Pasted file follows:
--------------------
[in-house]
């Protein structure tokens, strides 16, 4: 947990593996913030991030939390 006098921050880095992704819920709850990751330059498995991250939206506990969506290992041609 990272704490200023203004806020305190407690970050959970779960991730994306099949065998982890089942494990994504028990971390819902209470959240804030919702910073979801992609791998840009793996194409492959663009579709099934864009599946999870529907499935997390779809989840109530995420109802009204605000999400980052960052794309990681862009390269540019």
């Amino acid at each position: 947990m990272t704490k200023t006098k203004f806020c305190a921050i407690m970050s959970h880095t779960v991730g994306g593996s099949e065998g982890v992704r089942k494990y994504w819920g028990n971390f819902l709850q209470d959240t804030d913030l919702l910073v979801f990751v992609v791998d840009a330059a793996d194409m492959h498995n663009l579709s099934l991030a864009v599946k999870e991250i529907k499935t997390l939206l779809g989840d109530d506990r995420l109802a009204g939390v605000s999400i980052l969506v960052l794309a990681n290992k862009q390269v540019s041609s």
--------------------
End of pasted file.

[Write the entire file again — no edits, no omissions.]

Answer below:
[in-house]
């Protein structure tokens, strides 16, 4: 947990593996913030991030939390 006098921050880095992704819920709850990751330059498995991250939206506990969506290992041609 990272704490200023203004806020305190407690970050959970779960991730994306099949065998982890089942494990994504028990971390819902209470959240804030919702910073979801992609791998840009793996194409492959663009579709099934864009599946999870529907499935997390779809989840109530995420109802009204605000999400980052960052794309990681862009390269540019």
């Amino acid at each position: 947990m990272t704490k200023t006098k203004f806020c305190a921050i407690m970050s959970h880095t779960v991730g994306g593996s099949e065998g982890v992704r089942k494990y994504w819920g028990n971390f819902l709850q209470d959240t804030d913030l919702l910073v979801f990751v992609v791998d840009a330059a793996d194409m492959h498995n663009l579709s099934l991030a864009v599946k999870e991250i529907k499935t997390l939206l779809g989840d109530d506990r995420l109802a009204g939390v605000s999400i980052l969506v960052l794309a990681n290992k862009q390269v540019s041609s």